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Title: Spy the Lie: Detecting Malicious Insiders

Abstract

Insider threat is a hard problem. There is no ground truth, there are innumerable variables, and the data is sparse. The types of crimes and abuses associated with insider threats are significant; the most serious include espionage, sabotage, terrorism, embezzlement, extortion, bribery, and corruption. Malicious activities include an even broader range of exploits, such as negligent use of classified data, fraud, cybercrime, unauthorized access to sensitive information, and illicit communications with unauthorized recipients. Inadvertent action or inaction without malicious intent (e.g., disposing of sensitive documents incorrectly) can also cause harm to an organization. This review article will explore insider threat, specifically behaviors, beliefs, and current debates within the field. Additionally particular focus is given to deception, a significant behavioral component of the malicious insider. Finally, research and policy implications for law enforcement and the intelligence community are addressed.

Authors:
 [1]
  1. Pacific Northwest National Laboratory (PNNL), Richland, WA (United States)
Publication Date:
Research Org.:
Pacific Northwest National Lab. (PNNL), Richland, WA (United States)
Sponsoring Org.:
USDOE
OSTI Identifier:
1452870
Report Number(s):
PNNL-SA-122655
DOE Contract Number:  
AC05-76RL01830
Resource Type:
Technical Report
Country of Publication:
United States
Language:
English
Subject:
insider threat; deception detection; cybercrime; law enforcement; intelligence community

Citation Formats

Noonan, Christine F. Spy the Lie: Detecting Malicious Insiders. United States: N. p., 2018. Web. doi:10.2172/1452870.
Noonan, Christine F. Spy the Lie: Detecting Malicious Insiders. United States. doi:10.2172/1452870.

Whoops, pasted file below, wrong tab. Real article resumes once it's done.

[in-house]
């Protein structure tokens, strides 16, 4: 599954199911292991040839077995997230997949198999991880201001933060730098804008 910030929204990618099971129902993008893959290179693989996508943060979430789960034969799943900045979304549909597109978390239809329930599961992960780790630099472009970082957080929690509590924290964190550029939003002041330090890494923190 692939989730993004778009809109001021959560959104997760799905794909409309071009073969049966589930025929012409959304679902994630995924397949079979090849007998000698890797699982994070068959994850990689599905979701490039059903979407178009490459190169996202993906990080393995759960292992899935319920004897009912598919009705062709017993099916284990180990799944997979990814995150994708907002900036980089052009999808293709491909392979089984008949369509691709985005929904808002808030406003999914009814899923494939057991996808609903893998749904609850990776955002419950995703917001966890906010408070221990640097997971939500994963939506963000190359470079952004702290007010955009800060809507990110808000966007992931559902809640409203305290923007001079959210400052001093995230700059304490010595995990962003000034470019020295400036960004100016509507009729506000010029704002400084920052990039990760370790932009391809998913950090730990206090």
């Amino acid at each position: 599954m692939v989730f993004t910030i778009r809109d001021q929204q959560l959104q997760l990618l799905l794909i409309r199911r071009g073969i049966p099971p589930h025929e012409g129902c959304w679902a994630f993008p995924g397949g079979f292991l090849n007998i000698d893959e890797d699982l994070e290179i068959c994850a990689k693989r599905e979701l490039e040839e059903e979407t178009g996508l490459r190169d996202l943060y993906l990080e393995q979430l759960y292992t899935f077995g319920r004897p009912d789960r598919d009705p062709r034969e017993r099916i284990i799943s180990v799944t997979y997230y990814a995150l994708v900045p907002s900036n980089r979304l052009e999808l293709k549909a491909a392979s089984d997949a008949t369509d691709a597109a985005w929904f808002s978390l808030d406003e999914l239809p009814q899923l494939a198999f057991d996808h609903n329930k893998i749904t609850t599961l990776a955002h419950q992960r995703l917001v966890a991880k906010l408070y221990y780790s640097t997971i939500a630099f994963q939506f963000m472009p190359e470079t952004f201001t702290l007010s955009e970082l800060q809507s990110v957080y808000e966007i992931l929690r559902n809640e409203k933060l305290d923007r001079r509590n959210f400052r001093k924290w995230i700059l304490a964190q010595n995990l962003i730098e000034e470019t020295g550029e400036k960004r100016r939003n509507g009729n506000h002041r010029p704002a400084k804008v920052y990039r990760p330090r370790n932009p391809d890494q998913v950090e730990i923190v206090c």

Noonan, Christine F. Mon . "Spy the Lie: Detecting Malicious Insiders". United States. doi:10.2172/1452870. https://www.osti.gov/servlets/purl/1452870.
@article{osti_1452870,
title = {Spy the Lie: Detecting Malicious Insiders},
author = {Noonan, Christine F.},
abstractNote = {Insider threat is a hard problem. There is no ground truth, there are innumerable variables, and the data is sparse. The types of crimes and abuses associated with insider threats are significant; the most serious include espionage, sabotage, terrorism, embezzlement, extortion, bribery, and corruption. Malicious activities include an even broader range of exploits, such as negligent use of classified data, fraud, cybercrime, unauthorized access to sensitive information, and illicit communications with unauthorized recipients. Inadvertent action or inaction without malicious intent (e.g., disposing of sensitive documents incorrectly) can also cause harm to an organization. This review article will explore insider threat, specifically behaviors, beliefs, and current debates within the field. Additionally particular focus is given to deception, a significant behavioral component of the malicious insider. Finally, research and policy implications for law enforcement and the intelligence community are addressed.},
doi = {10.2172/1452870},
journal = {},
number = ,
volume = ,
place = {United States},
year = {Mon Mar 12 00:00:00 EDT 2018},
month = {Mon Mar 12 00:00:00 EDT 2018}
}

Technical Report:

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